Workplace Protections for Federal Judiciary Employees: Flaws in the Current System and the Need for Statutory Change

Testimony Courts

Workplace Protections for Federal Judiciary Employees: Flaws in the Current System and the Need for Statutory Change

March 18, 2022 20 min read
Sarah Parshall Perry
Senior Legal Fellow, Meese Center
Sarah Parshall Perry is a Senior Legal Fellow for the Edwin Meese III Center for Legal and Judicial Studies at The Heritage Foundation.
It is one of the chief merits of the American system of constitutional law that all of the powers entrusted to government are divided into three branches and that the functions appropriate to each of these branches of government are vested in separate bodies of public servants. But this system—as the Supreme Court has held—requires for its protection that the lines that separate and divide those branches be broadly and clearly defined. Passage of H.R. 4827 would threaten both the independence of the judiciary and the separation of powers and would irreparably blur those lines.


Sarah Parshall Perry

Legal Fellow
Edwin Meese III Center for Legal and Judicial Studies
The Heritage Foundation

Chairman Johnson, Ranking Member Issa, and members of the committee:

Thank you for giving me the opportunity to appear before you today. I commend the committee for holding a hearing on this important topic.

My name is Sarah Parshall Perry. I am a Legal Fellow in the Edwin Meese III Center for Legal and Judicial Studies at The Heritage Foundation. I am also a former senior counsel to the Assistant Secretary for Civil Rights at the Department of Education, a former in-house counsel and business director for a Maryland corporation, and a former plaintiff’s lawyer specializing in employment discrimination law and Title VII, among others.

In December 2017, the United States Court of Appeals for the Ninth Circuit learned of multiple allegations of sexual misconduct against then-Judge Alex Kozinski. He resigned 10 days later.REF Almost immediately thereafter, on December 20, 2017, Chief Justice John G. Roberts, Jr., asked the Director of the Administrative Office of the United States Courts (AOC) to establish a working group to examine the sufficiency of the safeguards currently in place within the judiciary to protect court employees from inappropriate conduct in the workplace. The goal of this undertaking was to “ensure an exemplary workplace for every judge and every court employee.”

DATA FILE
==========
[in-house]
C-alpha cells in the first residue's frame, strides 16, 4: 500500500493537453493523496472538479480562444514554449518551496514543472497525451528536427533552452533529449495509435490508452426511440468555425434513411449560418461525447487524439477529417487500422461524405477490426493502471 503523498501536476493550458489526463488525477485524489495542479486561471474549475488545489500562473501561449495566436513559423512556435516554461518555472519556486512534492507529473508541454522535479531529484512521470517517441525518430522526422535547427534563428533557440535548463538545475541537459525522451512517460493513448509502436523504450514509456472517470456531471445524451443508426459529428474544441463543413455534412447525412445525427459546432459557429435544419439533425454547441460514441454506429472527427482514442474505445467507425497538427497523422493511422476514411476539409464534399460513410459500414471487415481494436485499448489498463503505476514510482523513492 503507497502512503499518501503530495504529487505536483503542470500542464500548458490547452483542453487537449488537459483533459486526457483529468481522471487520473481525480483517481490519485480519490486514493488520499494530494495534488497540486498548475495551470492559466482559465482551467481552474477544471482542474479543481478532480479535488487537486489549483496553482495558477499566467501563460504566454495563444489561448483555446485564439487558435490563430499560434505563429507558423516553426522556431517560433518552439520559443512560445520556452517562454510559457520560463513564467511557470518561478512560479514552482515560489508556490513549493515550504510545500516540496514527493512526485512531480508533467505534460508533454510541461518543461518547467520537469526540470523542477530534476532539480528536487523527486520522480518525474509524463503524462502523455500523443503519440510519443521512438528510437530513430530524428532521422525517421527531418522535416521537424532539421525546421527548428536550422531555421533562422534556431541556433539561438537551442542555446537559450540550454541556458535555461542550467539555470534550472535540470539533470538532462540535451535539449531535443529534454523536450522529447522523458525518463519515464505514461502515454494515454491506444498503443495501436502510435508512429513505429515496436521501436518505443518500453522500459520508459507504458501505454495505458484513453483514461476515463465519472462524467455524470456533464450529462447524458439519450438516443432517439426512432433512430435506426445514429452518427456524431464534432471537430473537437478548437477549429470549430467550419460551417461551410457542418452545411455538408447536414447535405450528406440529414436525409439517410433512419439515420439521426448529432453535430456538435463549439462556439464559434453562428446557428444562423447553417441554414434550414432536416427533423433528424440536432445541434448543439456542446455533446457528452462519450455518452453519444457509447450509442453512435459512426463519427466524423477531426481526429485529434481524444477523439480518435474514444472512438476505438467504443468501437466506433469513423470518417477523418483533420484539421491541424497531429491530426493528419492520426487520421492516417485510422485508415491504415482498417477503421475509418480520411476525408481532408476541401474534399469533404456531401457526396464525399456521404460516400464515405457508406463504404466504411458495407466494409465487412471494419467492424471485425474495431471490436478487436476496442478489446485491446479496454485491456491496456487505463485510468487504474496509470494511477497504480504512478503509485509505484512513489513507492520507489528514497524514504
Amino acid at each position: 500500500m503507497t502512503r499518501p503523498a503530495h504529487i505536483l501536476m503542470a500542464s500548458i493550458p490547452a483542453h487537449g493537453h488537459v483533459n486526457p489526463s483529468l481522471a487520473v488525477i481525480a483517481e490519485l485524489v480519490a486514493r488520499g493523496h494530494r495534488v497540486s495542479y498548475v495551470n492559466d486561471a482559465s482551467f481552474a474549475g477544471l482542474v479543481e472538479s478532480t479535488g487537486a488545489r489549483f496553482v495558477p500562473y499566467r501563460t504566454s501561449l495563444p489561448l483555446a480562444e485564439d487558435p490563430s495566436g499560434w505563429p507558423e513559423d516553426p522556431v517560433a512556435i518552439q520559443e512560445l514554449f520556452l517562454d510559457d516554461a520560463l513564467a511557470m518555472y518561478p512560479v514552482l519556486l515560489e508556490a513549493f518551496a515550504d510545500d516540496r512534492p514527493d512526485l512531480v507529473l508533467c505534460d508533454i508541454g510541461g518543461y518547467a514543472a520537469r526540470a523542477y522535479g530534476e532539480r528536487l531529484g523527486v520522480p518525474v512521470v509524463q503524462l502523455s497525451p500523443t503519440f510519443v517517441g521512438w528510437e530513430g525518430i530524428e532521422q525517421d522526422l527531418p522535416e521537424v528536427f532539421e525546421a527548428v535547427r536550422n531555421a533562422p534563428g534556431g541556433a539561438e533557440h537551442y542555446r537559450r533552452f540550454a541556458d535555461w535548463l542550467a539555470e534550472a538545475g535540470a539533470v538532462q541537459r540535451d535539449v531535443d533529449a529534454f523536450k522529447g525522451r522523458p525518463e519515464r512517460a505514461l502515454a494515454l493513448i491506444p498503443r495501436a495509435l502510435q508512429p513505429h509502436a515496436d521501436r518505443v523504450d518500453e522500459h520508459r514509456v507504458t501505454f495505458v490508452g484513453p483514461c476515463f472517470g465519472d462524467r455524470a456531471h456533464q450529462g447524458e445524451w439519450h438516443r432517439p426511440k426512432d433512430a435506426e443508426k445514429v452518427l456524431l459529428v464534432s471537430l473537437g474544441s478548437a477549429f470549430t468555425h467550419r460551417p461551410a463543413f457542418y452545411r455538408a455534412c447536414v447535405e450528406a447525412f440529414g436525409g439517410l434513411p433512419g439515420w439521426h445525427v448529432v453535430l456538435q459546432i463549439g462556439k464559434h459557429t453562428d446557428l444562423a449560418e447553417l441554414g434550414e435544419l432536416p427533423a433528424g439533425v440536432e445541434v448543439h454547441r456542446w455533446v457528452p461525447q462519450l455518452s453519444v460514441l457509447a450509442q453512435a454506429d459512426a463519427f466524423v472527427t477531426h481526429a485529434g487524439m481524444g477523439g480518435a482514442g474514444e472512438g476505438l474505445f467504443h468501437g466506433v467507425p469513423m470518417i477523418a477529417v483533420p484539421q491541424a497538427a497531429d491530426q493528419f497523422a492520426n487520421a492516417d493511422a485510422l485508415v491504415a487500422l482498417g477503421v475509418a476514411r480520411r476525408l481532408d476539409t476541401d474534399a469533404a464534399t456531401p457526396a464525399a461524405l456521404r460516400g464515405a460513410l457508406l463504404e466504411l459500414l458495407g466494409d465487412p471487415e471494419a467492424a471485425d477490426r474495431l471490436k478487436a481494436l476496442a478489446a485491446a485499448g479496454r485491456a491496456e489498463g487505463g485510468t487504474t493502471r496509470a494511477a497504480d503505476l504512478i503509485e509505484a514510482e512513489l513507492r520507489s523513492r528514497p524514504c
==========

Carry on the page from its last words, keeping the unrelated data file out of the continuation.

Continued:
On January 12, 2018, the Director of the AOC announced the formation of the Federal Judiciary Workplace Conduct Working Group, consisting of eight experienced judges and court administrators from diverse units within the judiciary.REF Its year of work resulted in revisions to its codes of conduct, a strengthening of its internal procedures for identifying and correcting misconduct, and an expansion of its training programs. These recommendations were adopted by the Judicial Conference, the judiciary’s policymaking body, in 2019, and the Working Group's monitoring of progress toward rectifying employee misconduct continues to this day.

Three years of intensive work aimed at eliminating harassment, bullying, and discrimination within the federal Judiciary has resulted in new and significant expansions of employee safety and reporting measures.

Just a few short weeks ago, in December 2021, Chief Justice Roberts issued his year-end report on the federal judiciary in accordance with his role as Chief Justice of the Judicial Conference of the United States, an entity on the cusp of its centennial anniversary. In it, he identified findings of the Judicial Conference after a thorough review of the federal judiciary. The Chief Justice noted that: